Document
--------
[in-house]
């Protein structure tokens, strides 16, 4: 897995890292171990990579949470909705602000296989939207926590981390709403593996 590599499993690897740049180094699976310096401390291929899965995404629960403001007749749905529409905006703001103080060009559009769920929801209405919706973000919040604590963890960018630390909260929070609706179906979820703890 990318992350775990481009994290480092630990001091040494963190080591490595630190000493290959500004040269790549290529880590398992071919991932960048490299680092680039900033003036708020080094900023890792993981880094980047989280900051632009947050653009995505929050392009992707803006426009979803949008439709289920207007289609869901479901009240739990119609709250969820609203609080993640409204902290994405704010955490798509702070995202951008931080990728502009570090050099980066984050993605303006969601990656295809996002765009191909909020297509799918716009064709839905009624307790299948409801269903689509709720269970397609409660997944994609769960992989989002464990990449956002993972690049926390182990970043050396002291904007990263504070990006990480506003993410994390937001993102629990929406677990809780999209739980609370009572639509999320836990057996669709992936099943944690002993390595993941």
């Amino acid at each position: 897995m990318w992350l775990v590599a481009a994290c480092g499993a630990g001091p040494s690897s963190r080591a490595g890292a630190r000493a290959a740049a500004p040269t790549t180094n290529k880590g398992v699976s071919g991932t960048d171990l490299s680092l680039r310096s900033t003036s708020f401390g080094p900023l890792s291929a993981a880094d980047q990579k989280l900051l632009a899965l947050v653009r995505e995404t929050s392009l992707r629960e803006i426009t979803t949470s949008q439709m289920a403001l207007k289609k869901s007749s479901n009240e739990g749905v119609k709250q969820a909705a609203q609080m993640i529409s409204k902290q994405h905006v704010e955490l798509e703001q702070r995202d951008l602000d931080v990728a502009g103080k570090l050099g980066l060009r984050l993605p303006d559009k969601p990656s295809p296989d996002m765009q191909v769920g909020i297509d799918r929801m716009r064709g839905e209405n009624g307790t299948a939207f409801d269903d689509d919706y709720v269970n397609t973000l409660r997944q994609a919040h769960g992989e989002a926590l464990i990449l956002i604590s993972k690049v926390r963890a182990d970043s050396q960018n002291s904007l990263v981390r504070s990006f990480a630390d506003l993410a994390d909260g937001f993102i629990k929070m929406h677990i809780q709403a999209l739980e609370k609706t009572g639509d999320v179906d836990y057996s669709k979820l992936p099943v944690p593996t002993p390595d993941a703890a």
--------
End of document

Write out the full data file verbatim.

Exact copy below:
[in-house]
């Protein structure tokens, strides 16, 4: 897995890292171990990579949470909705602000296989939207926590981390709403593996 590599499993690897740049180094699976310096401390291929899965995404629960403001007749749905529409905006703001103080060009559009769920929801209405919706973000919040604590963890960018630390909260929070609706179906979820703890 990318992350775990481009994290480092630990001091040494963190080591490595630190000493290959500004040269790549290529880590398992071919991932960048490299680092680039900033003036708020080094900023890792993981880094980047989280900051632009947050653009995505929050392009992707803006426009979803949008439709289920207007289609869901479901009240739990119609709250969820609203609080993640409204902290994405704010955490798509702070995202951008931080990728502009570090050099980066984050993605303006969601990656295809996002765009191909909020297509799918716009064709839905009624307790299948409801269903689509709720269970397609409660997944994609769960992989989002464990990449956002993972690049926390182990970043050396002291904007990263504070990006990480506003993410994390937001993102629990929406677990809780999209739980609370009572639509999320836990057996669709992936099943944690002993390595993941």
């Amino acid at each position: 897995m990318w992350l775990v590599a481009a994290c480092g499993a630990g001091p040494s690897s963190r080591a490595g890292a630190r000493a290959a740049a500004p040269t790549t180094n290529k880590g398992v699976s071919g991932t960048d171990l490299s680092l680039r310096s900033t003036s708020f401390g080094p900023l890792s291929a993981a880094d980047q990579k989280l900051l632009a899965l947050v653009r995505e995404t929050s392009l992707r629960e803006i426009t979803t949470s949008q439709m289920a403001l207007k289609k869901s007749s479901n009240e739990g749905v119609k709250q969820a909705a609203q609080m993640i529409s409204k902290q994405h905006v704010e955490l798509e703001q702070r995202d951008l602000d931080v990728a502009g103080k570090l050099g980066l060009r984050l993605p303006d559009k969601p990656s295809p296989d996002m765009q191909v769920g909020i297509d799918r929801m716009r064709g839905e209405n009624g307790t299948a939207f409801d269903d689509d919706y709720v269970n397609t973000l409660r997944q994609a919040h769960g992989e989002a926590l464990i990449l956002i604590s993972k690049v926390r963890a182990d970043s050396q960018n002291s904007l990263v981390r504070s990006f990480a630390d506003l993410a994390d909260g937001f993102i629990k929070m929406h677990i809780q709403a999209l739980e609370k609706t009572g639509d999320v179906d836990y057996s669709k979820l992936p099943v944690p593996t002993p390595d993941a703890a």